Bull rings, or simply “the rings”, involved chaining the prisoners hands above their head to rings mounted on the wall such that their feet barely touched the ground. According to prison officials, prisoners were typically left for 8 or 9 hours but other claims stated the chains were typically in place for 14 hours. After reports in late 1913 that one man was held in the rings for 20 days until he confessed the source of his contraband, public pressure to end the use of such torturous forms of punishment erupted. Warden Gilvin eventually announced in 1917 that the rings were no longer part of the punishment regime, and further, he had decided to remove them from the prison.

Minnie Eddie was a house worker serving a 5 year sentence for “1st degree robbery”, meaning a robbery which either caused physical injury or occurred while the offender was armed or appeared to be armed.

According to EG, Minnie’s punishment and subsequent ingestion of rotten food caused a perforations in the lining of her intestines. The official cause of Minnie’s death was given as influenza.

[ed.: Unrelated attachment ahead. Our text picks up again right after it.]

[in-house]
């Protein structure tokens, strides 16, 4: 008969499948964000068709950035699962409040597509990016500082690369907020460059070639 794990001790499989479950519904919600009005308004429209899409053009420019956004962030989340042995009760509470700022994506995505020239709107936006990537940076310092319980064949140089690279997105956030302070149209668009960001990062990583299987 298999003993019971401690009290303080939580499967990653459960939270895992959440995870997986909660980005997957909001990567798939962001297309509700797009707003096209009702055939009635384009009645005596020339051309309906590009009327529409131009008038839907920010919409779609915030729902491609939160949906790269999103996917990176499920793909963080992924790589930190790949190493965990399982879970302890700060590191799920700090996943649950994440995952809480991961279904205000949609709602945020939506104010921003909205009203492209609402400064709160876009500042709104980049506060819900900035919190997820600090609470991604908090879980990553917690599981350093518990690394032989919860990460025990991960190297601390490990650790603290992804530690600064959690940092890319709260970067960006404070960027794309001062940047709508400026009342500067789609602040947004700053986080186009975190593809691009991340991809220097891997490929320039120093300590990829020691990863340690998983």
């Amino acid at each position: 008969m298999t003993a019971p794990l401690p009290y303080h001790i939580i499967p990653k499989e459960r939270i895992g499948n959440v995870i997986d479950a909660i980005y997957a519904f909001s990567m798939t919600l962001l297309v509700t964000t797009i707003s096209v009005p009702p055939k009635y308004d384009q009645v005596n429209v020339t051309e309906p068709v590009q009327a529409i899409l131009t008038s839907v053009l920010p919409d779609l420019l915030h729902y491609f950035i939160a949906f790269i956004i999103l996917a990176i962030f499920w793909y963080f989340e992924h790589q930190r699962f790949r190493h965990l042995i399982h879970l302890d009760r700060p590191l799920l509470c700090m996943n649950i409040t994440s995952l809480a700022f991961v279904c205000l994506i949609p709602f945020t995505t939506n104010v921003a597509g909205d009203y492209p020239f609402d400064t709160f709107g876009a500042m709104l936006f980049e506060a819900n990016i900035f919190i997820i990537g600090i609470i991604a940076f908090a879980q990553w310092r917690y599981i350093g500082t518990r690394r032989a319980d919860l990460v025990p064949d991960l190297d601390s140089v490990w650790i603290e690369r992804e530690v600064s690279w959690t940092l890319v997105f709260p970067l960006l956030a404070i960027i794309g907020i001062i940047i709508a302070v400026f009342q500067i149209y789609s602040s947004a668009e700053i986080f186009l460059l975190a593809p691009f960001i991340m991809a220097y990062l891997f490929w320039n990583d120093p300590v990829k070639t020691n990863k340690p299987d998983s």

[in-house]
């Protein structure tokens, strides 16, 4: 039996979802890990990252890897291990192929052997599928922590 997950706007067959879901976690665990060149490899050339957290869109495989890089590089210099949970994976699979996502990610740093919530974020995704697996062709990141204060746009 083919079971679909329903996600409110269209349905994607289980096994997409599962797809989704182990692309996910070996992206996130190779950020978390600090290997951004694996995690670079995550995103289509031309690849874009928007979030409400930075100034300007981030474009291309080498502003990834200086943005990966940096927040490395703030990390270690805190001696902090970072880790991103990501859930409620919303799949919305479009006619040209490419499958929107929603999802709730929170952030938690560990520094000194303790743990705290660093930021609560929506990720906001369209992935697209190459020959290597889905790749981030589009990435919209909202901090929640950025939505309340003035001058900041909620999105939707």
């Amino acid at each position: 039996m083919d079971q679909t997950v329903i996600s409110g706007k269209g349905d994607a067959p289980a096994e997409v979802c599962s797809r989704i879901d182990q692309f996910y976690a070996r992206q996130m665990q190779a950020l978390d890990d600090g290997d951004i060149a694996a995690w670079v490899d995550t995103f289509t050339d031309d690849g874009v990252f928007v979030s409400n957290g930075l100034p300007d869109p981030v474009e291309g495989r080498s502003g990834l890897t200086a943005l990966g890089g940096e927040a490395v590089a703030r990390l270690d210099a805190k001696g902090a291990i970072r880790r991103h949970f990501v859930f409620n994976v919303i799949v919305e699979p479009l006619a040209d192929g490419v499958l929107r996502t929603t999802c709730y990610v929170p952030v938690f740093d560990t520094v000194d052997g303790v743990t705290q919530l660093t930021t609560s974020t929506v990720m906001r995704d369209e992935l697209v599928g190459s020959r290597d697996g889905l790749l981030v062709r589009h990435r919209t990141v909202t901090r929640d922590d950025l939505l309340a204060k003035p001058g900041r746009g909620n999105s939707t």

The merit system was one of the reforms to prison labor in Missouri implemented in 1917. It went into effect on November 1 of that year. It was a disciplinary system which placed each inmate into classes determined by work output, behavior, and cleanliness. Fast workers who avoided disciplinary infractions were rewarded with privileges such as consideration for parole, income from labor, reduced sentences, letter writing opportunities, eligibility for work on farms and roads outdoors, access to reading material and recreational activities, and participation in inmate governmental bodies. There were five classes. To be in class A, for six months a prisoner had to perform at least 100% of his or her task and merit 100% in “deportment and cleanliness”. Those in Class B for three months had to perform 80% of the task and 90% of “deportment and cleanliness”. Classes C, D, and E could be achieved without any time limit and required, respectively, the fulfillment of 60%, 50%, and less than 49% of the task and the maintenance of 80%, 69%, and less than 69% of “deportment and cleanliness”. Out of a prison population of 2162 at the end of 1920, 1233 inmates were in the most efficient A Class, 474 in B, 351 in C, 60 in D, and 44 in E.

It was not until the 1930s that a full fledged federal penal system emerged in the United States. Until then, it was typical for the federal government to pay state prisons to take on federal inmates. The federal penal facilities which did exist were dedicated to male prisoners and were too limited in size and scope to house and segregate female inmates. Federal prisoners like EG were subject to federal laws and therefore could not benefit from state level statutes which promised reduced sentences for good behavior.